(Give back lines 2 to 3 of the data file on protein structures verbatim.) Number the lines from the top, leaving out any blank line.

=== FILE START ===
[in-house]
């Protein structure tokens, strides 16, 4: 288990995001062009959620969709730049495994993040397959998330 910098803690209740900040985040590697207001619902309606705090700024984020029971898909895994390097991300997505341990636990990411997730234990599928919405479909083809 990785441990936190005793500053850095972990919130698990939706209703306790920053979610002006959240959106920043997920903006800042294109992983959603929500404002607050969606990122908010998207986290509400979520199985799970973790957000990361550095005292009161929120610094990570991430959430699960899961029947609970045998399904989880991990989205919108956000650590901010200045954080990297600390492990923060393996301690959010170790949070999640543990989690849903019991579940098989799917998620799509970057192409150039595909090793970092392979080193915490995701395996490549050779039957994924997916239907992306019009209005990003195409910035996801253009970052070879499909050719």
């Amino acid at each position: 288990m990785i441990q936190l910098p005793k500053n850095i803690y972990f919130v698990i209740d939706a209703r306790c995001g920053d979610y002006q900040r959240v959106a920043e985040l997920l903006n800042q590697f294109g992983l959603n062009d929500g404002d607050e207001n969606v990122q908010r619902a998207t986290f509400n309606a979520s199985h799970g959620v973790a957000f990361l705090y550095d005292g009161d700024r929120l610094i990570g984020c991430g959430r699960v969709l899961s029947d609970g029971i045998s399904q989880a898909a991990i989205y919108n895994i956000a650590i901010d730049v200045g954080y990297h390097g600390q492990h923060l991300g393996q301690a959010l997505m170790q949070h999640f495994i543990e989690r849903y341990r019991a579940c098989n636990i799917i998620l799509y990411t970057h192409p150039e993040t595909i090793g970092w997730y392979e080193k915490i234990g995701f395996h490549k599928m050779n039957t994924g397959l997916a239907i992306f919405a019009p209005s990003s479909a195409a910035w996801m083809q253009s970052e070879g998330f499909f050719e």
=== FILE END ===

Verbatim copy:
């Protein structure tokens, strides 16, 4: 288990995001062009959620969709730049495994993040397959998330 910098803690209740900040985040590697207001619902309606705090700024984020029971898909895994390097991300997505341990636990990411997730234990599928919405479909083809 990785441990936190005793500053850095972990919130698990939706209703306790920053979610002006959240959106920043997920903006800042294109992983959603929500404002607050969606990122908010998207986290509400979520199985799970973790957000990361550095005292009161929120610094990570991430959430699960899961029947609970045998399904989880991990989205919108956000650590901010200045954080990297600390492990923060393996301690959010170790949070999640543990989690849903019991579940098989799917998620799509970057192409150039595909090793970092392979080193915490995701395996490549050779039957994924997916239907992306019009209005990003195409910035996801253009970052070879499909050719």
């Amino acid at each position: 288990m990785i441990q936190l910098p005793k500053n850095i803690y972990f919130v698990i209740d939706a209703r306790c995001g920053d979610y002006q900040r959240v959106a920043e985040l997920l903006n800042q590697f294109g992983l959603n062009d929500g404002d607050e207001n969606v990122q908010r619902a998207t986290f509400n309606a979520s199985h799970g959620v973790a957000f990361l705090y550095d005292g009161d700024r929120l610094i990570g984020c991430g959430r699960v969709l899961s029947d609970g029971i045998s399904q989880a898909a991990i989205y919108n895994i956000a650590i901010d730049v200045g954080y990297h390097g600390q492990h923060l991300g393996q301690a959010l997505m170790q949070h999640f495994i543990e989690r849903y341990r019991a579940c098989n636990i799917i998620l799509y990411t970057h192409p150039e993040t595909i090793g970092w997730y392979e080193k915490i234990g995701f395996h490549k599928m050779n039957t994924g397959l997916a239907i992306f919405a019009p209005s990003s479909a195409a910035w996801m083809q253009s970052e070879g998330f499909f050719e």